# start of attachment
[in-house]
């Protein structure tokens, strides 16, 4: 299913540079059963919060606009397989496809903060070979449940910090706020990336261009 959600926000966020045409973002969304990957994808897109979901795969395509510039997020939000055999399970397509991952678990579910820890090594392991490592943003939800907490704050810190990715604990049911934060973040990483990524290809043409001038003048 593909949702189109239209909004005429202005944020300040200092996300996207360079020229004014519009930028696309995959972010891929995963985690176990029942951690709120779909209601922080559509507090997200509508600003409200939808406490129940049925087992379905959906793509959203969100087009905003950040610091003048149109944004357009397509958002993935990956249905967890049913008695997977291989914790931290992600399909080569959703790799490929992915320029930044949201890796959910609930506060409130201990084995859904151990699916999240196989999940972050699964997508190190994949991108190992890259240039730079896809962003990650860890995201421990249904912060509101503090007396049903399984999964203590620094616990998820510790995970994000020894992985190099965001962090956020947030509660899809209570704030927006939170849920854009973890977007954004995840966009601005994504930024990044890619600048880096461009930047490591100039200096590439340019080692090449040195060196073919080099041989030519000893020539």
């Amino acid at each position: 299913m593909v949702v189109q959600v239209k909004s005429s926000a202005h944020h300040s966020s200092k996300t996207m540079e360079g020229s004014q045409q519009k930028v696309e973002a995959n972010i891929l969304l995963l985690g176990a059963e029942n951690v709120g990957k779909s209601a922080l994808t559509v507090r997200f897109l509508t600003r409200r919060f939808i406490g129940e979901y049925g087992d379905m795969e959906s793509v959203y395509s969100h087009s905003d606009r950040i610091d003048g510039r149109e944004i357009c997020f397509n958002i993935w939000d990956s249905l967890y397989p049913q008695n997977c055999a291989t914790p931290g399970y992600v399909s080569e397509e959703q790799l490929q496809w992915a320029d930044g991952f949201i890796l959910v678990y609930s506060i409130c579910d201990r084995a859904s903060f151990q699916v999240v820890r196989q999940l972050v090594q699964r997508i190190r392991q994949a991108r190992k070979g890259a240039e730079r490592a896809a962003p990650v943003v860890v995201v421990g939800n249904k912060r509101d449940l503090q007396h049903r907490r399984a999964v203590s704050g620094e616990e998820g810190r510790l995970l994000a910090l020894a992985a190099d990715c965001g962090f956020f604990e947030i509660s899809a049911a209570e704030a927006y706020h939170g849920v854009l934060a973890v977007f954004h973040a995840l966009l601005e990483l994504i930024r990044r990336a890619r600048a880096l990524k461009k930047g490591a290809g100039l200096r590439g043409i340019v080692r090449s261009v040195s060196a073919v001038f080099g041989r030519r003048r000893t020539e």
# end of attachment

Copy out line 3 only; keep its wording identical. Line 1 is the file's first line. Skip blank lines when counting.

């Amino acid at each position: 299913m593909v949702v189109q959600v239209k909004s005429s926000a202005h944020h300040s966020s200092k996300t996207m540079e360079g020229s004014q045409q519009k930028v696309e973002a995959n972010i891929l969304l995963l985690g176990a059963e029942n951690v709120g990957k779909s209601a922080l994808t559509v507090r997200f897109l509508t600003r409200r919060f939808i406490g129940e979901y049925g087992d379905m795969e959906s793509v959203y395509s969100h087009s905003d606009r950040i610091d003048g510039r149109e944004i357009c997020f397509n958002i993935w939000d990956s249905l967890y397989p049913q008695n997977c055999a291989t914790p931290g399970y992600v399909s080569e397509e959703q790799l490929q496809w992915a320029d930044g991952f949201i890796l959910v678990y609930s506060i409130c579910d201990r084995a859904s903060f151990q699916v999240v820890r196989q999940l972050v090594q699964r997508i190190r392991q994949a991108r190992k070979g890259a240039e730079r490592a896809a962003p990650v943003v860890v995201v421990g939800n249904k912060r509101d449940l503090q007396h049903r907490r399984a999964v203590s704050g620094e616990e998820g810190r510790l995970l994000a910090l020894a992985a190099d990715c965001g962090f956020f604990e947030i509660s899809a049911a209570e704030a927006y706020h939170g849920v854009l934060a973890v977007f954004h973040a995840l966009l601005e990483l994504i930024r990044r990336a890619r600048a880096l990524k461009k930047g490591a290809g100039l200096r590439g043409i340019v080692r090449s261009v040195s060196a073919v001038f080099g041989r030519r003048r000893t020539e």